This is a story that starts in the early days of electronics. As new concepts were developed for applications employing electricity, there was a need to develop a means of assembling components into completed electric circuits. The “breadboard” was developed. It was a non-conducting material with holes punched through the material in regular rows and columns. By inserting components through the holes and soldering wires, circuit connections could be created. Vacuum tube electronics were able to work as a means of controlling the flow of electricity through the circuit. Obviously, this process was not viable for consumer products, which needed to be manufactured in volume. Vacuum tube electronics date to the early 1900s and were used in sound recording and reproduction.
Printed wiring boards (PWBs) (also known as printed circuit boards (PCBs)) were developed. Copper patterns were created on the insulating substrate (board) and holes drilled with components were to be inserted. After the components were inserted, the PWB with components (resistors, capacitors, inductors, vacuum tube mounts, connectors, etc.) was passed through a soldering machine. This machine had molten solder (primarily a tin-lead composition) in a large tank/bath. A standing wave was created and the PWB passed over the standing wave just touching the component-board surface. This created an assembly with the components firmly attached to the board. Connectors permitted tying additional PWBs together to create the desired electrical system.
As system became more complex, the quantity of PWBs to create the desired system became very large and the number of vacuum tubes per PWB increased. The weak link in these systems was the vacuum tubes. Their life span was quite variable and when there were a large number of vacuum tubes involved, the system reliability was poor. Companies that required high reliability of available functioning time, needed to find a better solution.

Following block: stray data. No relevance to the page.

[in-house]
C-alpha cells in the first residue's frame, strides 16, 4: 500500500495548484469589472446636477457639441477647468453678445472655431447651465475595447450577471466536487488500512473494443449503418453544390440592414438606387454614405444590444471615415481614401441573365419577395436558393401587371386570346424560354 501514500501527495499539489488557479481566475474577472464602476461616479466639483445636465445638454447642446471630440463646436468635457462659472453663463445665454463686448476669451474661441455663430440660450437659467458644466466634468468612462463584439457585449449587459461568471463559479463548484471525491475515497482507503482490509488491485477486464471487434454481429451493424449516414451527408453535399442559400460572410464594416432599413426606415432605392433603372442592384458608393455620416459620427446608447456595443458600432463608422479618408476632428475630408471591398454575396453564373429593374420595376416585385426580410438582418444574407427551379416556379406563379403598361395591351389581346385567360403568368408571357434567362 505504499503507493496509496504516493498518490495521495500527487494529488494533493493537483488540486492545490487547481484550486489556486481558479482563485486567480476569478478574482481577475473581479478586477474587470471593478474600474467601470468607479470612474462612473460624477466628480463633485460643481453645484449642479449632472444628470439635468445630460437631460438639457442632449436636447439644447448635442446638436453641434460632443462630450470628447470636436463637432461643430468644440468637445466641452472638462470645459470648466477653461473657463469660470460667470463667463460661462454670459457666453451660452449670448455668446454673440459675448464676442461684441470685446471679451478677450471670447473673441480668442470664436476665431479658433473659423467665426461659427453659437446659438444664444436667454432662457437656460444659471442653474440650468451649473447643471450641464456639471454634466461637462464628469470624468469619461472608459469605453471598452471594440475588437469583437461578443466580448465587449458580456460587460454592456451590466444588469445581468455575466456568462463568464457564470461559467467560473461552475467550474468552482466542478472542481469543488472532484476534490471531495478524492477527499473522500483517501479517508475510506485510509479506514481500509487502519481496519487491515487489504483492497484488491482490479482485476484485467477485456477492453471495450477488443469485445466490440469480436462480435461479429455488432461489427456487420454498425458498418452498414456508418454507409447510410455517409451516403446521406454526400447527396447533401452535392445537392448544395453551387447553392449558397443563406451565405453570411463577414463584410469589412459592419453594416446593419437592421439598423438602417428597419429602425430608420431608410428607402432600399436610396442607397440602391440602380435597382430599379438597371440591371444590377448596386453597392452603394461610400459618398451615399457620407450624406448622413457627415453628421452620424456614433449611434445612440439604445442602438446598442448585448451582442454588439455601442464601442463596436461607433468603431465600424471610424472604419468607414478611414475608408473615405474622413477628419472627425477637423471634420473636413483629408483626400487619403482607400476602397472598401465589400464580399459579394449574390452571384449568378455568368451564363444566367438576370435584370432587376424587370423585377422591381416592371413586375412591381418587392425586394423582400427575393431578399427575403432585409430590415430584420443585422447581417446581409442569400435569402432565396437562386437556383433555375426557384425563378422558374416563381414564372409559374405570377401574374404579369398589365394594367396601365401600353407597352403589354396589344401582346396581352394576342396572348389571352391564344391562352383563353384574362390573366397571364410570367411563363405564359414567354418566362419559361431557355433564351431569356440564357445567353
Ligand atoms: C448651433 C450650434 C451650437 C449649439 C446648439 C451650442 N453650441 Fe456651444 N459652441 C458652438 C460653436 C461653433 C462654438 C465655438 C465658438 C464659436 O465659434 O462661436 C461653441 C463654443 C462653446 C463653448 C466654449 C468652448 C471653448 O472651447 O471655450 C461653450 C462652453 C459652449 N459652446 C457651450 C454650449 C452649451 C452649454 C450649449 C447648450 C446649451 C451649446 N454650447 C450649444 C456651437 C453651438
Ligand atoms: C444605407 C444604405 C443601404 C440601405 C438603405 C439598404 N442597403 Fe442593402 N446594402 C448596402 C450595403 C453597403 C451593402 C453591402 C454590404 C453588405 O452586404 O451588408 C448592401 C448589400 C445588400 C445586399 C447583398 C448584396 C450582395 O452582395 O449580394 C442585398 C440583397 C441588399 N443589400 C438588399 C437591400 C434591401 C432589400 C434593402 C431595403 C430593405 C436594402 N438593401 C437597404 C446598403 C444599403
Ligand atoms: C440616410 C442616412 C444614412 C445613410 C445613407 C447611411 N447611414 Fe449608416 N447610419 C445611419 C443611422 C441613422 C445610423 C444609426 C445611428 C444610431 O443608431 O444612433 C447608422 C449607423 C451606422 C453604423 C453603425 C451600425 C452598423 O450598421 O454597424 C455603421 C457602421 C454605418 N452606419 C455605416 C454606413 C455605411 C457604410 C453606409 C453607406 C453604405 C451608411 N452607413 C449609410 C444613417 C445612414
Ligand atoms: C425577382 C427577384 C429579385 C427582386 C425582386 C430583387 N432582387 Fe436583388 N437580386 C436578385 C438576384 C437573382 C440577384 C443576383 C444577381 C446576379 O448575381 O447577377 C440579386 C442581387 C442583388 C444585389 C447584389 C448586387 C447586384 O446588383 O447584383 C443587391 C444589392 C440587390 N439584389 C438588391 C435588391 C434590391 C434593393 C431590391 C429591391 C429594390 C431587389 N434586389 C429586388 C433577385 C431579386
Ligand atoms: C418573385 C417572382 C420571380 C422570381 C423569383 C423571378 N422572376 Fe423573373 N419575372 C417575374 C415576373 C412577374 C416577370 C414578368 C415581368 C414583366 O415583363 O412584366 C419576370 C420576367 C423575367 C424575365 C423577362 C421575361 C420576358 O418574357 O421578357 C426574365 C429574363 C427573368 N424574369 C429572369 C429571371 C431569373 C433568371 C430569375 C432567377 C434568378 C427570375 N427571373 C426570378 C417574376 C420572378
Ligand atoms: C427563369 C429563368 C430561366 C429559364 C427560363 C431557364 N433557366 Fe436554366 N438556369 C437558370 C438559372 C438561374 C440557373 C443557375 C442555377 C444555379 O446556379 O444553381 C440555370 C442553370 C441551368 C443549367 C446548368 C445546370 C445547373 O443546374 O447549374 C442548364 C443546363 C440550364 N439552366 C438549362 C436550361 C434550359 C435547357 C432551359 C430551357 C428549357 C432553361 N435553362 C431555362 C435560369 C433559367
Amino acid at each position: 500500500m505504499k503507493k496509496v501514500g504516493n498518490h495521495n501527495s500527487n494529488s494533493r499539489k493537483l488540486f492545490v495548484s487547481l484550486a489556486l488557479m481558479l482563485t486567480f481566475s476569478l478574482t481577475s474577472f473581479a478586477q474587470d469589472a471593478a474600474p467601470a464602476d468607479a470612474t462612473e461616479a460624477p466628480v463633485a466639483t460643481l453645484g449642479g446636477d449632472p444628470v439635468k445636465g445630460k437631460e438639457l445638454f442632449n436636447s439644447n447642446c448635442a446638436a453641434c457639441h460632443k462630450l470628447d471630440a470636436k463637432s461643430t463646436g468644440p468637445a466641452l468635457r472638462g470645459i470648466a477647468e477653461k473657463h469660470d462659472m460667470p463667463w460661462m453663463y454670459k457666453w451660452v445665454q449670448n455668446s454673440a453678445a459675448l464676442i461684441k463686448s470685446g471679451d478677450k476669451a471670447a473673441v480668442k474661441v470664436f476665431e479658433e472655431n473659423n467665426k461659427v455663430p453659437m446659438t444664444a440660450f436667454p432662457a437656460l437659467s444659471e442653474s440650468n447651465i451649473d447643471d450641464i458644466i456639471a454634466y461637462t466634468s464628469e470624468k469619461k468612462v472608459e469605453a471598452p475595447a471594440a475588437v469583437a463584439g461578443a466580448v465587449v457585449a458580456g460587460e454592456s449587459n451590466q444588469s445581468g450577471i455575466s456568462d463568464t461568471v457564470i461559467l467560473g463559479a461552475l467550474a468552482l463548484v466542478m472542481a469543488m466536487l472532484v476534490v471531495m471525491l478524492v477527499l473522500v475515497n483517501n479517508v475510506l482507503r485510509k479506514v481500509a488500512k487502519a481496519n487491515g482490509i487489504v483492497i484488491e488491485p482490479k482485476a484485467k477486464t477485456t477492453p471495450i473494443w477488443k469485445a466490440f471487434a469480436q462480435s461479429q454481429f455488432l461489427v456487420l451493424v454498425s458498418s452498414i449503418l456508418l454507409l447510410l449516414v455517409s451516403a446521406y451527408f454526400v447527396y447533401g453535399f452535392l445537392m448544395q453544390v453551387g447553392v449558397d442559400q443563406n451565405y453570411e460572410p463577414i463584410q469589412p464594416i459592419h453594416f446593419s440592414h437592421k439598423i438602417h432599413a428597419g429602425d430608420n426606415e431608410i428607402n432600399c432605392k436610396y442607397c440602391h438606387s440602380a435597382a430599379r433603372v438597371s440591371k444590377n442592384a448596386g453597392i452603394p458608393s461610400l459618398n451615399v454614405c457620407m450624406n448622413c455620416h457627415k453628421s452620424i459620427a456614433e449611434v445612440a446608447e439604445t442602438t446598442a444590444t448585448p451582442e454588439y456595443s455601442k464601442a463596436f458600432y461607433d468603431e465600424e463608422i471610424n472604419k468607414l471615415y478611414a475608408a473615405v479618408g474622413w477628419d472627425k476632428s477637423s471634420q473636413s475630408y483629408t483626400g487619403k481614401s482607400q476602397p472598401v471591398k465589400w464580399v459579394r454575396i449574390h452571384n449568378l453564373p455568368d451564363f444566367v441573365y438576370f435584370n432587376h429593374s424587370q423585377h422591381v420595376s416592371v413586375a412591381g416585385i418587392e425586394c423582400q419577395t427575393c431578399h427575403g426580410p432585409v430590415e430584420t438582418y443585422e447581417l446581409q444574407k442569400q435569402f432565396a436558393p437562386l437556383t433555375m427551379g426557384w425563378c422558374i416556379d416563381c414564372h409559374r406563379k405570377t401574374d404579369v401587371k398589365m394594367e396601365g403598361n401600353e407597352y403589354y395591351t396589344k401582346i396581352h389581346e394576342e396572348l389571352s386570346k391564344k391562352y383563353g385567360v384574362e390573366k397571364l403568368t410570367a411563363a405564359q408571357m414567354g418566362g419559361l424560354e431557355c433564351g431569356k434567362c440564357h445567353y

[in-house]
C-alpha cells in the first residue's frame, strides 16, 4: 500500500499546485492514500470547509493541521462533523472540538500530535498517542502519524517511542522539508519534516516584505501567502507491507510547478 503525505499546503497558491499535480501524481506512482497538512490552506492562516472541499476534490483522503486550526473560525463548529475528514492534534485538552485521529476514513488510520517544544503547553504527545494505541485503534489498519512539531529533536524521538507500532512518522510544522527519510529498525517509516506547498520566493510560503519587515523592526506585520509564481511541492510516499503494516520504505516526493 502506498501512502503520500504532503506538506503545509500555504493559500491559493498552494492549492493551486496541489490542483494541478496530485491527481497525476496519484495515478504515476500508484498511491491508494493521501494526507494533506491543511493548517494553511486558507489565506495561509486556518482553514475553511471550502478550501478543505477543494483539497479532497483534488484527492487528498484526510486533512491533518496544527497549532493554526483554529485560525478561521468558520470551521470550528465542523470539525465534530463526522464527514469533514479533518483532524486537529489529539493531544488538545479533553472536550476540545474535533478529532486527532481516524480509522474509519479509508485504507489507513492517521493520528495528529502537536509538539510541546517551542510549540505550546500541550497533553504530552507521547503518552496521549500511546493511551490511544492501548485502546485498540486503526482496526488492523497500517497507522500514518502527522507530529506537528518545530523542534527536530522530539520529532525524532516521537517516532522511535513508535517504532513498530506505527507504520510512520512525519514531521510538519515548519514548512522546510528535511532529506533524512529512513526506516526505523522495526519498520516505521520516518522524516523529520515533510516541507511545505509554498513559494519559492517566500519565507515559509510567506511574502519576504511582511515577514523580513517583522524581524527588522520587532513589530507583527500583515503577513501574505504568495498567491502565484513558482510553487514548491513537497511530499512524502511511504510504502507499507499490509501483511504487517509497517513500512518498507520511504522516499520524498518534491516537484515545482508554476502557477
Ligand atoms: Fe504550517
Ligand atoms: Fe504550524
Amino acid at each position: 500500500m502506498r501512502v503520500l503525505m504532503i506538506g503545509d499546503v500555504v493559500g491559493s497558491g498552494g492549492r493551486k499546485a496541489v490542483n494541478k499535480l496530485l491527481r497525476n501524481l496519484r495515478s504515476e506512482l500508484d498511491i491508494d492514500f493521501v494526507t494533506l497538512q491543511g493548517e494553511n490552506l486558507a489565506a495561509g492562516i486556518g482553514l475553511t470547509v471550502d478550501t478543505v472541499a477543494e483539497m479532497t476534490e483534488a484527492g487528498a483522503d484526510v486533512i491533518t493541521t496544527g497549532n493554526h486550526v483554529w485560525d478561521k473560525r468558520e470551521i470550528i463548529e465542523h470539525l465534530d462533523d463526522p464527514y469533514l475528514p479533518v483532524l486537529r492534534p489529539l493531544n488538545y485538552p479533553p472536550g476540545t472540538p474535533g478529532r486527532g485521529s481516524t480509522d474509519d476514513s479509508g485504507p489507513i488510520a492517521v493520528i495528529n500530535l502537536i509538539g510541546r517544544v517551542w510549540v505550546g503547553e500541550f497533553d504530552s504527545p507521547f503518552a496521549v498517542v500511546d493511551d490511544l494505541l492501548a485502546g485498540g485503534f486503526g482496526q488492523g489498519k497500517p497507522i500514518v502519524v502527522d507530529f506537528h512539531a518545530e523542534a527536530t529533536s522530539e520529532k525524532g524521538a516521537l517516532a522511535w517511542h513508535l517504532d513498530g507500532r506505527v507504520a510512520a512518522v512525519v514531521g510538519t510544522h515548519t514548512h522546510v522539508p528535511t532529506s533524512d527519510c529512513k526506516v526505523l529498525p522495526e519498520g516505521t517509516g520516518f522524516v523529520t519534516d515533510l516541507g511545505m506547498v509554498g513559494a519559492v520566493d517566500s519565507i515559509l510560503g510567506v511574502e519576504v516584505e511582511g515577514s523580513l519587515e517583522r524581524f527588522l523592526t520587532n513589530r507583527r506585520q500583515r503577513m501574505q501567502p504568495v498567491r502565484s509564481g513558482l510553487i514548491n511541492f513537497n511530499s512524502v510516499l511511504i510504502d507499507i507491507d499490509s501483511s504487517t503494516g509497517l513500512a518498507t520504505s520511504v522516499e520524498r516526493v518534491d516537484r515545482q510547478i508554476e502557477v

Among those companies in need was AT&T. Their Bell Labs was given the task to develop a reliable substate. The vacuum tube switching circuits were constantly needing to have vacuum tubes replaced. In addition, vacuum tubes take time to “warm” up to function properly. While the tubes are functioning, they ae generating heat. Heat is a source of their failure. In December 1947 (an interesting year for other reasons), Bell Labs researchers demonstrated a signal output increase when two gold contacts were applied to a germanium substrate. [Ref. 1] The first demonstration of the transistor effect. The development of the transistor grew rapidly. In the late 1950s, Jack Kilby (Texas Instruments) developed a memory cell, which was a combination of various transistors on a single substrate. Shortly after this development, Robert Noyce created a planar circuit that had the interconnections (wires) integrated into the surface of the substrate. It was an integrated circuit (IC).
Fast forward to the early 1970s and Intel developed a 4 bit microcontroller, which was rapidly followed by 8 bit and then 16 bit microcontrollers. [Ref. 3] The advantage of the microcontroller was that it provided a means of changing the function of the circuitry without having to physically change the actual circuit. The need for additional functions in the circuitry has led to a continual growth in complexity of the circuits. This challenge has led to the continual development of greater and greater number of features on the IC. In order to accomplish this, smaller and smaller features were continually developed. (cf. Moore’s Law Ref. 4 for more details.)
The current, newer and more capable devices with billions of transistors have a limit due to the number of output connections for the devices. These ICs, like all the previous ones, are mounted on PWBs for interconnections. There is time required for the electrical signals from one IC to travel to the PWB interconnection, traverse the PWB circuit lines, and then enter the desired IC. While these times are a fraction of a fraction of a second, these times delay the processing.
A possible solution is to create the desired circuit on a single silicon wafer instead of using multiple types of ICs attached to a PWB. This solution is called wafer scale integration. Researchers from UCLA have proposed “packing dozens of servers’ worth of computing capability onto a dinner-plate-size wafer of silicon.” [Ref. 5] There are a number of challenges and some ideas on how to solve this need.
Next month’s blog will discuss “Chiplets”.